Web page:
Before the new millennium
Through May 23 at the Mennello Museum of American Art
900 E. Princeton St.
In the early 20th century, European artists were more highly regarded than those in America. Edward Wales Root, a New York Sun reporter, rejected this idea and befriended the often destitute and feisty New York painters known as "The Eight." With his penchant for talent spotting, Root collected works from emerging artists who went on to create some of the most significant art of modern times. Now Root's collection is on tour from the Munson-Williams-Proctor Arts Institute in Utica, N.Y., and it sizzles and thrills the viewer with the timeless feeling of discovery. These paintings matter.
Well-known innovators like Edward Hopper (1882-1967), Jackson Pollock (1912-1956) and Willem de Kooning (1904-1997) are supplemented by other distinct talents like Mark Tobey (1890-1976), a Seattle-based follower of Zen Buddhism. Tobey's sense of unified mankind is expressed in work like "Voyage of the Saints," an Arabic-like calligraphy of quiet contemplation; its endlessly meandering line work has a quiet, warm serenity unlike many other paintings in the exhibition. In contrast, Reginald Marsh's (1898-1954) "Texas Guinan and Her Gang" on linen, dated 1931, outrageously blares the New York club scene; the degenerate rich spill out of the canvas and the cabaret girls spill out of their costumes.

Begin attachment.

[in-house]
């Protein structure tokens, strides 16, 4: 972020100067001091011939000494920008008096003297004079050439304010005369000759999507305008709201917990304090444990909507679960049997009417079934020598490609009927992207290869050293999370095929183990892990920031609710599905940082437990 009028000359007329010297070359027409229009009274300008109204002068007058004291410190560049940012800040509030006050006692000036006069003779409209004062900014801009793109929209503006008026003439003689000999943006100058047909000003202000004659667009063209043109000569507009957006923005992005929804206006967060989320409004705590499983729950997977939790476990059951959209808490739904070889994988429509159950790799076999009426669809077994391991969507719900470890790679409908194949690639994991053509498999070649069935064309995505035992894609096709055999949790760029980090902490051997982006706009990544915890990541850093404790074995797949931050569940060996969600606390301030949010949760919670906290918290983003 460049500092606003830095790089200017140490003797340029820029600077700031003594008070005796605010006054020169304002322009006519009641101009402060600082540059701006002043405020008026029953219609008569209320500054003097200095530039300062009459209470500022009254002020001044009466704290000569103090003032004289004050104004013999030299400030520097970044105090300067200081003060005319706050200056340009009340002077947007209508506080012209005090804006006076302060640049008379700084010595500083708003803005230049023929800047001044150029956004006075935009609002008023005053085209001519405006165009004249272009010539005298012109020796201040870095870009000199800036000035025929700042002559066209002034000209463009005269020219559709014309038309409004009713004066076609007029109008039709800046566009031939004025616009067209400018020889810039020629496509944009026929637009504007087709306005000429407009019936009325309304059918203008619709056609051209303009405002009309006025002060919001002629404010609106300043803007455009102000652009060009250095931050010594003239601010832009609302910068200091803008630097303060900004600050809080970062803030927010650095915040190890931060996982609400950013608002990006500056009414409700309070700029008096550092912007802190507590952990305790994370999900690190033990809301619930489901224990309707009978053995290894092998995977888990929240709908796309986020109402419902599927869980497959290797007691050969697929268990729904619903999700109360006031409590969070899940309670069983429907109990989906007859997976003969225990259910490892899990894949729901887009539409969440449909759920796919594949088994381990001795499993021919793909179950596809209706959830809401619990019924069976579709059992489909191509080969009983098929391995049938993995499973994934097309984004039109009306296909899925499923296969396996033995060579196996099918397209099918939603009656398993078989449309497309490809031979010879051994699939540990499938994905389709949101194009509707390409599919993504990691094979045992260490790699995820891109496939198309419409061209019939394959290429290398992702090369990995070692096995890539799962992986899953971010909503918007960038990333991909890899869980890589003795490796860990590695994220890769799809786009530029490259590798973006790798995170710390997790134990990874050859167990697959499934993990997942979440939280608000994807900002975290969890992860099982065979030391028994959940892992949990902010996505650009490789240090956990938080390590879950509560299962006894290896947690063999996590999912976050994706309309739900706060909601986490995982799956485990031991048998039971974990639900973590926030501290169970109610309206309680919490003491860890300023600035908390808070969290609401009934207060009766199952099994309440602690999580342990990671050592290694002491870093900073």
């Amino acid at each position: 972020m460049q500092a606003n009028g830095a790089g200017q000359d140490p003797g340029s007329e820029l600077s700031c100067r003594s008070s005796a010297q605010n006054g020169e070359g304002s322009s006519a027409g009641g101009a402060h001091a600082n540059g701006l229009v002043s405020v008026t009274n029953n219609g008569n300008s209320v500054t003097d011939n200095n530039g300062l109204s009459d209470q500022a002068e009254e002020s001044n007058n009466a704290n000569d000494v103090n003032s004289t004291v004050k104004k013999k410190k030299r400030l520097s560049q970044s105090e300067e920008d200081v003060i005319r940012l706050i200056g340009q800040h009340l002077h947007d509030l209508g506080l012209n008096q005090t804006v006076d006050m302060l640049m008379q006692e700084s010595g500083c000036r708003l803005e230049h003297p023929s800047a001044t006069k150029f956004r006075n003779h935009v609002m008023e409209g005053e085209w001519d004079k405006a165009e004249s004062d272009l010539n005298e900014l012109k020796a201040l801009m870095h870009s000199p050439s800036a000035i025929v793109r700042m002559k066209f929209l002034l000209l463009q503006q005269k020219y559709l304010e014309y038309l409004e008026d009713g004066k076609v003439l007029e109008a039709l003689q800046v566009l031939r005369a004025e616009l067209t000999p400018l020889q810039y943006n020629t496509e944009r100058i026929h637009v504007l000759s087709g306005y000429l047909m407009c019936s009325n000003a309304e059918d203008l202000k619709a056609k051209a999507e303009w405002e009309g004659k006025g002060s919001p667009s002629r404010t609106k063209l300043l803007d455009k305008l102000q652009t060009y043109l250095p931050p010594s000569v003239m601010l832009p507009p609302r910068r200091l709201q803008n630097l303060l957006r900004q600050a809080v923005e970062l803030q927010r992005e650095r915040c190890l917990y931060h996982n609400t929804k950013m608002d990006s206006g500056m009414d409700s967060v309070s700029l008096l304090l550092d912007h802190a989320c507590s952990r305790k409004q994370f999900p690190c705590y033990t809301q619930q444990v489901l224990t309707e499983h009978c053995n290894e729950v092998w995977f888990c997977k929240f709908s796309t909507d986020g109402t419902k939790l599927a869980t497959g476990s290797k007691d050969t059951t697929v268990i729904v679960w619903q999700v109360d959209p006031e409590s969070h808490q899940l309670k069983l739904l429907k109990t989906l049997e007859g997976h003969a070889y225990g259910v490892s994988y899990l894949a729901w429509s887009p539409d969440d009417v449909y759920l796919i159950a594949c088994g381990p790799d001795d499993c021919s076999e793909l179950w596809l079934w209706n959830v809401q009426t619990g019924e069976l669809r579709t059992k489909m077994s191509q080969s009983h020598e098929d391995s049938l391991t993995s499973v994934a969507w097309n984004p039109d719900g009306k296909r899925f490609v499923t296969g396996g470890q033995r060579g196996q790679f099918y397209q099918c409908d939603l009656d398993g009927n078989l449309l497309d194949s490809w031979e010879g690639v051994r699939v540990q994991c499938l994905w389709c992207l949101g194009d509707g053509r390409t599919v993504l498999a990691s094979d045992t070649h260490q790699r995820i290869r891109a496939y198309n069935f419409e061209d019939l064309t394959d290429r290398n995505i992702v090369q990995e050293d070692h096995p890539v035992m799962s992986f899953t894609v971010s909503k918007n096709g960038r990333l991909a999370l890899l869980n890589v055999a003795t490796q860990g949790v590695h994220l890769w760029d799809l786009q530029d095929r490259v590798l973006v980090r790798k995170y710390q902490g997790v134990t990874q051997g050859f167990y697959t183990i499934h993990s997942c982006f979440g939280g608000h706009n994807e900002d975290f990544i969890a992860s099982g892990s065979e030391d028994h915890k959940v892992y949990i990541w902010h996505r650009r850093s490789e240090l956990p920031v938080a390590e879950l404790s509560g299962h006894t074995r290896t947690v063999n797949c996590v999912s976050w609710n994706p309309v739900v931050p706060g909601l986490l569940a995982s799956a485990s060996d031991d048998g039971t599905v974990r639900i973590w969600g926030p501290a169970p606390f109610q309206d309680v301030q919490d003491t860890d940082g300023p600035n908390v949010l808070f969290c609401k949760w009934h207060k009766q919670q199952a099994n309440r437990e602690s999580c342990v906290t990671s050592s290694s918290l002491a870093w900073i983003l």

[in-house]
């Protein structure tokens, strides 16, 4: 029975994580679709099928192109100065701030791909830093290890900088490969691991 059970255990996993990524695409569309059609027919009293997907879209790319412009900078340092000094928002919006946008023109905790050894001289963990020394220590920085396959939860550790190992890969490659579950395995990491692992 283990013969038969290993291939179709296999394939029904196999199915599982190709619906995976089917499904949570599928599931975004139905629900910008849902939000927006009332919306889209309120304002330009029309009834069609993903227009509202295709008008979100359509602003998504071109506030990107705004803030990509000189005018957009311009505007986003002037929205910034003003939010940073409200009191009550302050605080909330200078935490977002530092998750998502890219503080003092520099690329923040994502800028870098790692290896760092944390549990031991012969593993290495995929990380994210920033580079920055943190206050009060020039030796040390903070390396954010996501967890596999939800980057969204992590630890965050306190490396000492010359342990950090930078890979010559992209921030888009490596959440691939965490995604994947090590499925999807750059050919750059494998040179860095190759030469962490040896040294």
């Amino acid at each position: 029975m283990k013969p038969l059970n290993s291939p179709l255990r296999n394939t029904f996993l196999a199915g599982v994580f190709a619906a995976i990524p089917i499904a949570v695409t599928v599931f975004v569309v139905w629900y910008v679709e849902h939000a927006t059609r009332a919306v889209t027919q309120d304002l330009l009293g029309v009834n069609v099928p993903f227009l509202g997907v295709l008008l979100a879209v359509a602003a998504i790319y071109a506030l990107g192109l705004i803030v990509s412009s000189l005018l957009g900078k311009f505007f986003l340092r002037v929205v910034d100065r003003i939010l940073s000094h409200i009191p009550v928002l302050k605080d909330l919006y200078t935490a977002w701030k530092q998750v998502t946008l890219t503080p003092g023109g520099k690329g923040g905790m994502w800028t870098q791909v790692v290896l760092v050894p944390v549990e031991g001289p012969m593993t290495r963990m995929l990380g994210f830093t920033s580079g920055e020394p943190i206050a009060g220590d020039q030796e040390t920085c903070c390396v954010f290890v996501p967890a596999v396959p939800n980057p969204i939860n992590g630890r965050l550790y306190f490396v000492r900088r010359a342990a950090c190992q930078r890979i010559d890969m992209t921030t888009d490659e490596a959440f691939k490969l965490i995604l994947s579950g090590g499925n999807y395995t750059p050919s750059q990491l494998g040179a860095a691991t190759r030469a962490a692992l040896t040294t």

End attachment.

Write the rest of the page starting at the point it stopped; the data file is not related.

The centerpiece is Hopper's "The Camel's Hump," also from 1931, depicting a scene from his summer cottage in Cape Cod, Mass.; it is important for the huge emotional content invested in the landscape. Powerful shadows contrast with a vivid, clear sunlight, suggesting a late afternoon and a poignant sense of lost time; the day is quickly fading away, the sky slashes down and to the right almost parallel with the foreground hill, but soft grass and the tops of low bushes are still brightly lit.
Representing New York in the exhibit, de Kooning, Pollock, Stuart Davis (1992-1964) and Mark Rothko (1903-1970) have their signature styles marked by early works that point the way. Rothko's "Number 11" oozes with portent, painted in 1949 as he was putting away his mythology series but had yet to paint his empty, shimmering rectangles.
The whole show is a study of potential, the legendary artists represented here were on the verge of discovery when they caught Root's eye. Peering at these paintings sensitizes the viewer to artists who rocked tradition before the dawn of the 21st century. Perhaps it will inspire a new generation of firstname.lastname@example.org
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